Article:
According to news stories Gilles Duceppe is making a comeback. Politicians, it seems, are as prone to comebacks as athletes and aging rock and roll acts. Exactly why comebacks are so popular is a matter of conjecture. Some athletes -- and, one suspects, some musicians -- burn through their money so quickly and have so few other marketable skills that a comeback looks good. And, people are often willing to put a lot of cash on the table to see, say, an aging rock star that you might have missed in your youth. Some might like the roar of the crowd, something that might motivate politicians as well.
In the case of Mr. Duceppe, the issue seems to be name brand recognition. The BQ is in trouble. Current polling suggests, in fact, it could get wiped out in the next federal election. More likely, it will cling to a seat or two, hanging on like the old Social Credit party or Progressives ... without much purpose, organization, or chance of victory. Because of his name brand recognition Mr. Duceppe gives the BQ a fighting chance. Their vote would be concentrated but they'd be fighting deeply and multiply divided federalist parties. If they could secure even 30% of the vote ... well, that would stave off the doom of electoral demise.
Like Mr. Parizeau, however, Mr. Duceppe might be more important for what he represents than for what he might actually accomplish. He is widely respected ... or, at least that is what people keep saying. He's a good public speaker. I'm not certain he's better than Trudeau, Jr., but he's as good as Mulcair and Harper. The problem, however, for the independence movement is precisely the same thing that gives Mr. Duceppe appeal. His name brand recognition also makes him a man of the past and whether or no that is good enough for today is another issue.
Why? It is not that Mr. Duceppe is, himself, out of date. He might be. I don't know. The problem is that electoral success for the BQ, even modest success, would stave off a process of rethinking that the independence movement in Quebec desperately needs if it is to be anything more than a footnote in current politics. I say this because it is important to recognize that we have moved on. The history that Mr. Duceppe represented and the history that he helped to build has become something else. We have, as it were, entered a different era in history. I've commented on this with regard to Canada as a whole in the past (under the rubric of the demise of civic nationalism). I'll take the opportunity here to follow up my comments on Jacques Parizeau and use the cover of a quick commentary on a Duceppe comeback to say a few words about what it means for Quebec.
Here is the history: since the late 1960s, perhaps a bit before, Quebec politics have been polarized between separatists and federalists. The demise of the Union nationale and the rise of the Parti quebecois both made and symbolized this era. The Liberal Party transitioned through both. It came to represent all those who supported federalism and positioned itself as a centre/centre-right party that did not abandon the legacy of the Quiet Revolution but was not in a hurry to extend it either. Where the Union nationale, of a previous era, had been a conservative, provincial rights-type party, the PQ represented a left-nationalist opposition that saw the Liberals as emblematic not just of a federalism they disliked but of a power structure they wanted to reorient. The PQ made common cause with Quebec's unions, supported progressive policies regarding access to post-secondary education and women's rights, among other things. Leading figures in the PQ identified with the left, and Lévesque used the word social democratic to describe himself. The leftism of the PQ was not honoured by all its leading figures and not honoured in all policies, but that discourse which drew together leftist progressivism, independence, and modernity appealed to a lot of Quebecers. It lent the independence movements a progressive politics connected to the union movement.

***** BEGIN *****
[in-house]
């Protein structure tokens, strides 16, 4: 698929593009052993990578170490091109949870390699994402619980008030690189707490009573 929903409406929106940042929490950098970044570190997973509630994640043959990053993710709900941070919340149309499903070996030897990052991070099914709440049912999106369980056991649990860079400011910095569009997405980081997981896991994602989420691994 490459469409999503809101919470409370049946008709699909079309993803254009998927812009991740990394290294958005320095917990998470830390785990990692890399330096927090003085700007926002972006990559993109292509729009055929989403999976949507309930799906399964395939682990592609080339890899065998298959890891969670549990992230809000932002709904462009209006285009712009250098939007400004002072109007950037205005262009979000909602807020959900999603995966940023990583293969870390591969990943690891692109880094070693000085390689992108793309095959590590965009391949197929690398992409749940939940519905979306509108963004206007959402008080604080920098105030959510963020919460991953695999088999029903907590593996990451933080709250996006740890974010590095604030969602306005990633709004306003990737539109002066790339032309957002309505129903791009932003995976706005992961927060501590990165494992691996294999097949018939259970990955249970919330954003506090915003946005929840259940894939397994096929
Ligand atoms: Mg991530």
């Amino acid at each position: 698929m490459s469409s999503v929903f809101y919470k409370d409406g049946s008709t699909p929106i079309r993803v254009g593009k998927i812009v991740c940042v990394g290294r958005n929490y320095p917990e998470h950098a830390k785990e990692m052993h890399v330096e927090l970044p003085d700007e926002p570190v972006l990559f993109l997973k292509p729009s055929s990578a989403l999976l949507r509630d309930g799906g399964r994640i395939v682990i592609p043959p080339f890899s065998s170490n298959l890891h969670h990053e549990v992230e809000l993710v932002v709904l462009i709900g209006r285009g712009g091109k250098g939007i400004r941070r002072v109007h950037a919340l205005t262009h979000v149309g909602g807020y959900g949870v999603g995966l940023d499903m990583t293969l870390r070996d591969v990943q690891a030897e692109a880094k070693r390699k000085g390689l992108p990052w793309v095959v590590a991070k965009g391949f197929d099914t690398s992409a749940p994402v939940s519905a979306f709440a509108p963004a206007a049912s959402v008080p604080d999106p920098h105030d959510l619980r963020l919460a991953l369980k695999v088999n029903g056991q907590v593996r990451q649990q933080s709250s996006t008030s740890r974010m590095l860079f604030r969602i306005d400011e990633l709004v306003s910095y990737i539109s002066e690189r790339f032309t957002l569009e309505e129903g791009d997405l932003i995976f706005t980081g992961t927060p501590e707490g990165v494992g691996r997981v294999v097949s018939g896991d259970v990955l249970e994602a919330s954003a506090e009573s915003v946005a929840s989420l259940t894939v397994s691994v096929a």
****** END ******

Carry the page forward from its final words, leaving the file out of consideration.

From the late 1960s and then more concertedly in the 1970s, these two political forces battled each other. The Quebec electorate indicated that they were willing to trust the PQ with government but ultimately rejected its cause. Even more importantly, the conflict between the PQ and the Liberals worked in both their favours by allowing them to mobilize voting blocks and keeping potential challengers to their own hegemony at bay. The result was an oddly skewed political spectrum in which it proved difficult for alternative voices to find space on a sustained level. The Equality Party and the ADQ made some splash but not enough to make a sustained dent in provincial political life. Likewise, at the federal level, over time the Liberals and BQ battled each other. Brian Mulroney's PCs made more of a dent but evaporated quickly and, it seems, relatively quietly leaving few traces at the federal level after Jean Charest exited the scene and jumped the conservative ship.
Mr. Duceppe symbolizes the triumph of this particular era in Quebec politics as much as other political figures we might name (Jean Chretien springs to mind or Brian Mulroney as a failed mirror image looking to develop a different way of thinking about Quebec politics). He began his life on the left, a communist of sorts and student activist cum union organizer who emerged on the federal political scene as the first elected member of the BQ (the others had been elected but for different parties, crossing the floor as it were). He became a leading figure in a party whose growth, in fact, helped to destroy conservative efforts to build an alternative to the Liberal-federalist/Independentiste political axis. It is, in this sense, appropriate that it was the failure of the Meech Lake Accord (a political deal that looked to build -- for right or wrong -- an alternative image of Quebec in Canada) that led to the rise of the BQ. In this sense, the rise of the BQ symbolized the "return of the repressed": separatists who had briefly supported the Conservatives because of their position on Quebec autonomy within Canada, abandoned the Party and left it with little popular or political support in the province. The BQ decimated its opponents in its early days, leaving only the Liberals standing as potential alternatives to it, confirming the binary structure of Quebec politics and, with Duceppe as one of its key figures, discursively building connections between leftist-progressivism and independence. Many of my friends (most of whom would describe themselves as progressives) actually liked most BQ policies, excepting separatism.